Leaving his signature ‘Celebrations’, Gazing Balls and Equilibrium tanks behind, Koons has turned his back on the ‘life size’ and opted in favour of a combination of small-scale — and digital — artworks. At least for now.
In this article, we take a closer look at Koons’s first foray into NFTs — a fast-changing corner of the creative world, where art, the art market, and the digital collide, to dramatic effect.
Koons’s new project is entitled ‘Moon Phases’.
Comprising 125 miniature ‘moon’ sculptures, each made of 1-inch-wide stainless steel objects encased in a sphere of glass, Koons’s project will be permanently installed on the lunar surface.
Celebrating 50 years since the last American crew landed on the moon, Koons’s sculptures will blast into space from the same launchpad used by the Apollo 11 mission during the inaugural 1969 expedition to the Moon - a world-changing event commonly referred to as the ‘moon landing’.
But where on the moon will they be going?
To the Mare Crisium (or ‘Sea of Crises’), to be exact.
This is one of many ‘seas’ on the moon’s surface. Formed by ancient asteroid impacts and volcanic activity, the Mare Crisium measures about the size of the United Kingdom.
The exact location of the 125 ‘landings’ will also become a so-called ‘Lunar Landing Heritage Site’.
But here comes the interesting part.
Each sculpture that travels to the moon will be partnered with two spherical counterparts. One of these will remain on planet earth; the other will be converted into a digital NFT.
The NFT will be completely unique, comprising a photograph of the sculpture, ‘installed’ on the moon’s surface.
Although it might sound simple, there is an interesting duality inherent to the project. Combining the material and immaterial qualities of art and placing these within artworks that are also both material and immaterial, the project makes a comment on the current nature of ‘art’ itself.
In doing so, the project is not too dissimilar to that of the ‘The Currency’: an NFT project launched by onetime Young British Artist Damien Hirst in 2021.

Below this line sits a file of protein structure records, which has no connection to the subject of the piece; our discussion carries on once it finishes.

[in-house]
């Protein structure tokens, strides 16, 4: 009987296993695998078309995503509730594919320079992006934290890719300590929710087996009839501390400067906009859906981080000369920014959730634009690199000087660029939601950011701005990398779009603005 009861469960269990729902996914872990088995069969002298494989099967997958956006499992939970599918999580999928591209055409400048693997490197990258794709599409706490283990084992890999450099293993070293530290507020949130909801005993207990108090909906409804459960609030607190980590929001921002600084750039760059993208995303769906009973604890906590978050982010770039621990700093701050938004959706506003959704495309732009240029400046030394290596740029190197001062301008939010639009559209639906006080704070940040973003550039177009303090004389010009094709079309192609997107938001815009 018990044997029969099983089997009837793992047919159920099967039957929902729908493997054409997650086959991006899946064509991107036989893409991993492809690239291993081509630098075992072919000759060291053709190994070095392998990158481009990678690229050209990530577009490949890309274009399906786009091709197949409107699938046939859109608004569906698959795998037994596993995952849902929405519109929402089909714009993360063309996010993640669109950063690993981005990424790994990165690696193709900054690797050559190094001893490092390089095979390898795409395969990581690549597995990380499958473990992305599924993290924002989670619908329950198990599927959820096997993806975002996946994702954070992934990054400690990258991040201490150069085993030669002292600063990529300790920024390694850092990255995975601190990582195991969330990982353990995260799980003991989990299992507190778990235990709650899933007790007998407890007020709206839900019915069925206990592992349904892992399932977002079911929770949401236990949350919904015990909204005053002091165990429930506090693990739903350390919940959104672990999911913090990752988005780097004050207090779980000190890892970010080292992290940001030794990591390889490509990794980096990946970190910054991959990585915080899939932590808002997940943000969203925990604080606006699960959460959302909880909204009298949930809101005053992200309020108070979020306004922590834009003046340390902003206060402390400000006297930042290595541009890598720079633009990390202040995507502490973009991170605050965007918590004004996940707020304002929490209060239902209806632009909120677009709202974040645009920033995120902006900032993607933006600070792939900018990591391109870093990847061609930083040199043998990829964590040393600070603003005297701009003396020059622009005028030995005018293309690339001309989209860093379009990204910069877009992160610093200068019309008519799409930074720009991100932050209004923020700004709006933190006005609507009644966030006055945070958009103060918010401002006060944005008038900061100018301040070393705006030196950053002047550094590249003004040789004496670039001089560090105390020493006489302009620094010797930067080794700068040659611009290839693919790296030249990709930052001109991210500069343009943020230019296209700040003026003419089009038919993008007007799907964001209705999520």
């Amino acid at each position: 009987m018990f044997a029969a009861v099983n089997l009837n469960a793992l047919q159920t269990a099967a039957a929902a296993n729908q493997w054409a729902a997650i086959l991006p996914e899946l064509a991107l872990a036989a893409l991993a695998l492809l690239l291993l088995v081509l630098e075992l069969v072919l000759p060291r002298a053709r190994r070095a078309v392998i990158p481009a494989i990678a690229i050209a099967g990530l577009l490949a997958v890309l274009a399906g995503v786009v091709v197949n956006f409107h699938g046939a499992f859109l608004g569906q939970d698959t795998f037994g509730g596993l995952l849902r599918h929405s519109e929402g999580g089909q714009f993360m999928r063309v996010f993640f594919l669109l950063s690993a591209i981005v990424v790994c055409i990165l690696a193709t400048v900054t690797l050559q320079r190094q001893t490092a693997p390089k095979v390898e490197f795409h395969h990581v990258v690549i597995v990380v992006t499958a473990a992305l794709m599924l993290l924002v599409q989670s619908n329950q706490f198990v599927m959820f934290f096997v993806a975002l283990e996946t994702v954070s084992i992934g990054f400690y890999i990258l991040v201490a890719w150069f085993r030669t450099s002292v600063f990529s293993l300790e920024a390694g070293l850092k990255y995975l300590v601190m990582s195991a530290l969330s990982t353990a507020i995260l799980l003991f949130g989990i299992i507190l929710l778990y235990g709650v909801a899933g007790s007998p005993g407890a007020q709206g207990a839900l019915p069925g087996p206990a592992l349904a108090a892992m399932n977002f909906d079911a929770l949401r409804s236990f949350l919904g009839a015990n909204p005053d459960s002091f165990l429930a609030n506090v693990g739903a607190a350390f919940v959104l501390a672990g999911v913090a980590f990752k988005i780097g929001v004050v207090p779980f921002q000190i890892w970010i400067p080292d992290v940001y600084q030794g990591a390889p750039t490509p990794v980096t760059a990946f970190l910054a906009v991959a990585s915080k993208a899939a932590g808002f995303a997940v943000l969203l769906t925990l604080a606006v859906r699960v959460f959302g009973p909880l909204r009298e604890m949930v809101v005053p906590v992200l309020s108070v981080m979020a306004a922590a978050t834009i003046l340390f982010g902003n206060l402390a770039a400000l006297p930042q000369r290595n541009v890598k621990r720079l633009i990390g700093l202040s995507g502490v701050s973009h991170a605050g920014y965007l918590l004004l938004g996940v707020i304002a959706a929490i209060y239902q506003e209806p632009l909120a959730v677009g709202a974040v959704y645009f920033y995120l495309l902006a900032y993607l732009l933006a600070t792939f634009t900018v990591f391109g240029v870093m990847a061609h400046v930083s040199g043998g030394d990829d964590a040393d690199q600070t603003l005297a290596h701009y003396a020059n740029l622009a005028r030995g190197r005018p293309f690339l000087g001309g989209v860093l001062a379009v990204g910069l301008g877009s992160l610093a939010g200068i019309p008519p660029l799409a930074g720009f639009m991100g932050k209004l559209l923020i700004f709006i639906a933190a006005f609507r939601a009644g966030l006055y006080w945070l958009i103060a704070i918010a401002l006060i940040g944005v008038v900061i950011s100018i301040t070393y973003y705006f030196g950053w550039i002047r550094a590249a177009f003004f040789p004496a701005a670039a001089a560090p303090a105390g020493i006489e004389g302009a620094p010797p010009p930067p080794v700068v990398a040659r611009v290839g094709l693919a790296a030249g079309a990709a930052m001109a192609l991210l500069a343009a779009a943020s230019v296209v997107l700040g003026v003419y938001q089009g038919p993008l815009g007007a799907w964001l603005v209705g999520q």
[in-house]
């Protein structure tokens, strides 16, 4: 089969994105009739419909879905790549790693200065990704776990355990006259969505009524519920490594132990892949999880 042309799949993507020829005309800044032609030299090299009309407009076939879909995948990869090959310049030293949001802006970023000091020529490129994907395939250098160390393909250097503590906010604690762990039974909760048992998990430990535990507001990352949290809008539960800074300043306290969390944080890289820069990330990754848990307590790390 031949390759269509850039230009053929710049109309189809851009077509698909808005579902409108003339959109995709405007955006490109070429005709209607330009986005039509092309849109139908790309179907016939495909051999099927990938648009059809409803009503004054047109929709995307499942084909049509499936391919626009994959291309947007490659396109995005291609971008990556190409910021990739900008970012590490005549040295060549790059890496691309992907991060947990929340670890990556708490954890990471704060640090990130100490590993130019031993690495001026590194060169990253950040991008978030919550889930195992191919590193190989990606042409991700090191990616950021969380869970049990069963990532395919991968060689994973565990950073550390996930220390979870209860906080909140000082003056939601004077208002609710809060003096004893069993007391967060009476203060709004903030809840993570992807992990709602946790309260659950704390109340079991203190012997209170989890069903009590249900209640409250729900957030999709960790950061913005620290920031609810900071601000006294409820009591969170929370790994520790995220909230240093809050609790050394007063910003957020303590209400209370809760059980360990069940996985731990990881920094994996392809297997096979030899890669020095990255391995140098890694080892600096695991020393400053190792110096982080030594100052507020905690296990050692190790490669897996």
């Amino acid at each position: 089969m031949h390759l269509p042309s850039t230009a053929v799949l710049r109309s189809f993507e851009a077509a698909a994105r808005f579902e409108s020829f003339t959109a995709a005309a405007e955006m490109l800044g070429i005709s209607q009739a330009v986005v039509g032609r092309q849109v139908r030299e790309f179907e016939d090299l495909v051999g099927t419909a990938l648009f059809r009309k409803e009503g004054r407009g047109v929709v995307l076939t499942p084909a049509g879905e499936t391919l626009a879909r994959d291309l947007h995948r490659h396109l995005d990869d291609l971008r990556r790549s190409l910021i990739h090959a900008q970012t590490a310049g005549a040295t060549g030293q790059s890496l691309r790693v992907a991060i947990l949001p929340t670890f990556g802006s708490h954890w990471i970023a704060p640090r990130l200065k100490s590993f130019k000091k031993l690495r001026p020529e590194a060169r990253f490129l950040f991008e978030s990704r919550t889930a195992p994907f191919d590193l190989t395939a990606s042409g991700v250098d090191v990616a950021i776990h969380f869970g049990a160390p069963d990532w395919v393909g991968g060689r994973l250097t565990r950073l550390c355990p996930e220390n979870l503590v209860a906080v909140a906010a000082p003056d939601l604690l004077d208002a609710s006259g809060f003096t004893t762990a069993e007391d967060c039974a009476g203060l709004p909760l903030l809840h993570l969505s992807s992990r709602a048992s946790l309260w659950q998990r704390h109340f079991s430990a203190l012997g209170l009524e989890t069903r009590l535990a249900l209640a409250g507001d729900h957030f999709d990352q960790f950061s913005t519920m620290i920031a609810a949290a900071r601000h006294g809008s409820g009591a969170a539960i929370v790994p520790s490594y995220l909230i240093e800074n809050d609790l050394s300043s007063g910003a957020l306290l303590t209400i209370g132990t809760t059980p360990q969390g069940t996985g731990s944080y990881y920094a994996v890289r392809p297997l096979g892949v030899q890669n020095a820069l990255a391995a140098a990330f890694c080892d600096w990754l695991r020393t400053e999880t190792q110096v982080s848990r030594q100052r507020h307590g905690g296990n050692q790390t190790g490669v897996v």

Koons’s lunar intervention is not without charitable spirit, either: proceeds from some of the first NFT sales will go towards funding the work of an organisation which mirrors the artist’s alleged concern for humanity - Médécins sans frontières.
By no means the first artist to wade into the confusing world of NFTs, this certainly isn’t the first time a major Contemporary artist has launched their artworks into either. Since 2010, French Street Artist Invader has done exactly that on two occasions.
Moon Phases will be released via Pace Verso - a new platform for minting, exhibiting, and collecting NFTs.
It is not at all surprising that Koons, widely acknowledged as the most expensive artist in the world, is now creating an NFT.
To put it short: Koons has long been concerned with the commodification of art, and has often used his monumental sculptural works as means to test — and stretch — its limits.
In addition, many of his large-scale pieces have been created according to a divisive, market-based approach.
Like his self-avowed idol King of Pop Art, Andy Warhol - Koons has dabbled in ‘art fabrication’ for much of his career. This artistic practice sees artists employ third parties as means to realise their artistic projects. Koons has enlisted the services of California-based Carlson & Company time and time again when creating his sculptures.
This logic has not been without problems, however: throughout the course of the world-famous Celebration series — which includes iconic pieces such as Balloon Dog, several foundries went bankrupt trying to realise the overblown pitches Koons had put to them. Although (thankfully) falling short of bankruptcy, many of the wealthy curators who bankrolled Koons’s creations also experienced protracted periods of financial instability.
It is also worth mentioning that the so-called ‘King of Kitsch’ is known internationally for attracting staggeringly high auction prices. In May 2019, for example, Rabbit sold at Christie’s New York for over US$91 million, making it the most expensive work of art ever sold by a living artist at that time.
Similarly, NFTs have commanded huge prices at auction — blurring the lines, as Koons now does, between collectible and art piece. In 2019, for example, Pak’s ‘The Merge’ sold to 28, 893 collectors for a collective $91.8m.
Although Koons’s Moon Phases NFTs are yet to go on sale, one thing is sure: these tri-faceted artworks will likely sell fast, and for vast sums of money, and despite a recent downturn in the global NFTs market.
See our comprehensive NFT explainer here.